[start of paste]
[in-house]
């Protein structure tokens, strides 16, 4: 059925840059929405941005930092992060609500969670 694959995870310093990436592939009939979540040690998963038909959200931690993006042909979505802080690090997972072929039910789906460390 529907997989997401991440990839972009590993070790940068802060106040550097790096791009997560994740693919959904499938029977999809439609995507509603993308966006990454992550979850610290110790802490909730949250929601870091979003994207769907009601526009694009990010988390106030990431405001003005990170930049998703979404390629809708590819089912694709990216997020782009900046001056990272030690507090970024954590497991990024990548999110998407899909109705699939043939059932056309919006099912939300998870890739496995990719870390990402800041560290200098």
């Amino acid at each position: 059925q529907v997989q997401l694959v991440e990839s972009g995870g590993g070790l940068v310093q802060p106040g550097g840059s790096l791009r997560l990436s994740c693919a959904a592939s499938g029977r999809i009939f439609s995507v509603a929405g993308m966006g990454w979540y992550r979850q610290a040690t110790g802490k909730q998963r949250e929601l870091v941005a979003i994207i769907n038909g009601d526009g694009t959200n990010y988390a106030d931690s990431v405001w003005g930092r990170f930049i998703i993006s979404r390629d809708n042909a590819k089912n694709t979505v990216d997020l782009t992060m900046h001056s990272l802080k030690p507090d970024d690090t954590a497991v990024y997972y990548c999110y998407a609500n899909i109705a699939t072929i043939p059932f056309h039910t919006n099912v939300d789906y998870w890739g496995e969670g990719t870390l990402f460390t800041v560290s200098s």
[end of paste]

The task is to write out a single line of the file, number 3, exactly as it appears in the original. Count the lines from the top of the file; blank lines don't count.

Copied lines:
């Amino acid at each position: 059925q529907v997989q997401l694959v991440e990839s972009g995870g590993g070790l940068v310093q802060p106040g550097g840059s790096l791009r997560l990436s994740c693919a959904a592939s499938g029977r999809i009939f439609s995507v509603a929405g993308m966006g990454w979540y992550r979850q610290a040690t110790g802490k909730q998963r949250e929601l870091v941005a979003i994207i769907n038909g009601d526009g694009t959200n990010y988390a106030d931690s990431v405001w003005g930092r990170f930049i998703i993006s979404r390629d809708n042909a590819k089912n694709t979505v990216d997020l782009t992060m900046h001056s990272l802080k030690p507090d970024d690090t954590a497991v990024y997972y990548c999110y998407a609500n899909i109705a699939t072929i043939p059932f056309h039910t919006n099912v939300d789906y998870w890739g496995e969670g990719t870390l990402f460390t800041v560290s200098s």